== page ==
Divorce does more than just separate spouses; it creates a financial strain on the parties that can leave them filing for bankruptcy. As a bankruptcy paralegal, I have seen many divorced individuals in our office. After dealing with the emotions associated with divorce, they are left to deal with the financial strain of surviving on one income. Often, people use credit to make up the other income or they simply are too depressed to take care of their personal finances. Whatever the case, divorce affects your personal finances and if your ex-spouse files for bankruptcy relief, you should be aware of the implications to your personal finances.
Child support and alimony – Bankruptcy does not discharge child support and alimony; however, you may need to file a proof of claim. If your ex-spouse files for bankruptcy relief, immediately contact your family court attorney and a qualified bankruptcy attorney to determine how this will impact you.
Joint assets – If you hold title jointly with your ex-spouse, his or her bankruptcy case could put those assets in jeopardy. This was more of an issue several years ago prior to the Bankruptcy Reform Act; however, in some cases you may still be in jeopardy. Ask your family court attorney to make sure there is language in your settlement agreement and divorce decree that will protect you in the even of the filing of a bankruptcy by your ex-spouse.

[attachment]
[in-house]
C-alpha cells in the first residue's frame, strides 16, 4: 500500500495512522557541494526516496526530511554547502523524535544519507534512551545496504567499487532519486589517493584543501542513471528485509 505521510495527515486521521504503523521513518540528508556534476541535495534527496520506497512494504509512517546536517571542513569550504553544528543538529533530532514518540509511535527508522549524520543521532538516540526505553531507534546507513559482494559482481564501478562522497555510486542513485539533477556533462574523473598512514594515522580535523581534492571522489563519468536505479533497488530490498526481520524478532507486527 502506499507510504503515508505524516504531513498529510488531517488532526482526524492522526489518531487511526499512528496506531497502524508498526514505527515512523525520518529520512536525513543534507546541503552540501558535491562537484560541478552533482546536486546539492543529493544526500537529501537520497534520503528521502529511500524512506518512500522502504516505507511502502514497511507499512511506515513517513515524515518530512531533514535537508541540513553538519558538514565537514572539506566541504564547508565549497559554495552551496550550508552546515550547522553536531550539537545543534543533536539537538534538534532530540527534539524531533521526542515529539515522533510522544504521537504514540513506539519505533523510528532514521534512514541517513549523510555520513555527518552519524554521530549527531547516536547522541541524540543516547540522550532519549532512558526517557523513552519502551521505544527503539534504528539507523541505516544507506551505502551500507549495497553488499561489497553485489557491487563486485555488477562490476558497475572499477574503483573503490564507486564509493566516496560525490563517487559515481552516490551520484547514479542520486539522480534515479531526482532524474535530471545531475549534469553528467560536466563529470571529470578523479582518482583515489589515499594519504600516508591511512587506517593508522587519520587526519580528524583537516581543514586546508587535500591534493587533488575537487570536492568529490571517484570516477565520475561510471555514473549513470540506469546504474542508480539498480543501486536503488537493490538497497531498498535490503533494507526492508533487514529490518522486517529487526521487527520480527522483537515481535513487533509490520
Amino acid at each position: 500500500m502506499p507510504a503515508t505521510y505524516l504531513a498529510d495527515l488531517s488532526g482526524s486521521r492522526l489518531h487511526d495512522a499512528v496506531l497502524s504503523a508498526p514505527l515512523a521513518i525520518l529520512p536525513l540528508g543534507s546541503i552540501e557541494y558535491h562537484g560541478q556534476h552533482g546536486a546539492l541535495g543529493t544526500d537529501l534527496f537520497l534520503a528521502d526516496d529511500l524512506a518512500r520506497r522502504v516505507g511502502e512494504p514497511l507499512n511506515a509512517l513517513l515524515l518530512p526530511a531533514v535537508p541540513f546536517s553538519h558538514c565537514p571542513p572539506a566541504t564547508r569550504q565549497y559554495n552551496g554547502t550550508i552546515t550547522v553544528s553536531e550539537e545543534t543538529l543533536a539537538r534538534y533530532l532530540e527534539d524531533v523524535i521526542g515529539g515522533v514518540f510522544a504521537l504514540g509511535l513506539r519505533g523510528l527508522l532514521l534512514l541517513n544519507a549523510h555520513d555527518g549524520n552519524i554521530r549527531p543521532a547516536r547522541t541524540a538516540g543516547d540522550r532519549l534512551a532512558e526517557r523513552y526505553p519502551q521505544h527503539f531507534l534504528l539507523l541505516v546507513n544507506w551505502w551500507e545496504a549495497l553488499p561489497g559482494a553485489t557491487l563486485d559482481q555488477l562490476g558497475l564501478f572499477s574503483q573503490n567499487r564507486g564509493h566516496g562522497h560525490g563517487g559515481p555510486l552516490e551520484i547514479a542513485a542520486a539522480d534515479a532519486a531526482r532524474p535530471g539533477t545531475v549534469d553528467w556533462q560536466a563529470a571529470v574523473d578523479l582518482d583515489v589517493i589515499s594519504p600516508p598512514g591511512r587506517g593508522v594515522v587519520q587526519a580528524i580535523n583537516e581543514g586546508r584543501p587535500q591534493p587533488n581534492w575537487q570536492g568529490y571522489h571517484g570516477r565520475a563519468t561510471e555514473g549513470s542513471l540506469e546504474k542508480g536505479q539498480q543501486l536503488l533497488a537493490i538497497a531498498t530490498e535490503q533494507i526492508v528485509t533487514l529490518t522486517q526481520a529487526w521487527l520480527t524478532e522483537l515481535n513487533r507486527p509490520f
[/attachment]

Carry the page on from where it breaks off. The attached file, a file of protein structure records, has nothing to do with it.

Joint debt – Very similar to joint assets, being a co-debtor with your ex-spouse can ruin your credit if they file bankruptcy. If your ex-spouse defaults on a loan and you are a co-debtor, the creditor will look to you for payment. If you do not pay the debt, the creditor could pursue legal action to collect the debt from you. Some family court attorneys have learned to insert language that offers some protection; however, it is very difficult. If you suspect that your spouse may default on joint debt, have your family court attorney consult with an experienced bankruptcy attorney before drafting a final agreement.
Life insurance, pension and retirement – Most states and the federal bankruptcy codes have exemptions for these types of assets that protect them fully, or partially, from being levied by creditors in a bankruptcy. However, if you are entitled to a portion of these assets according to the divorce decree, it may be better to liquidate the asset and divide it at the time of the divorce. This may be even more important if your ex-spouse is irresponsible with his or her personal finances. Seek the advice of your family court attorney and a bankruptcy attorney to make sure you will be protected in the event of your ex filing a bankruptcy.
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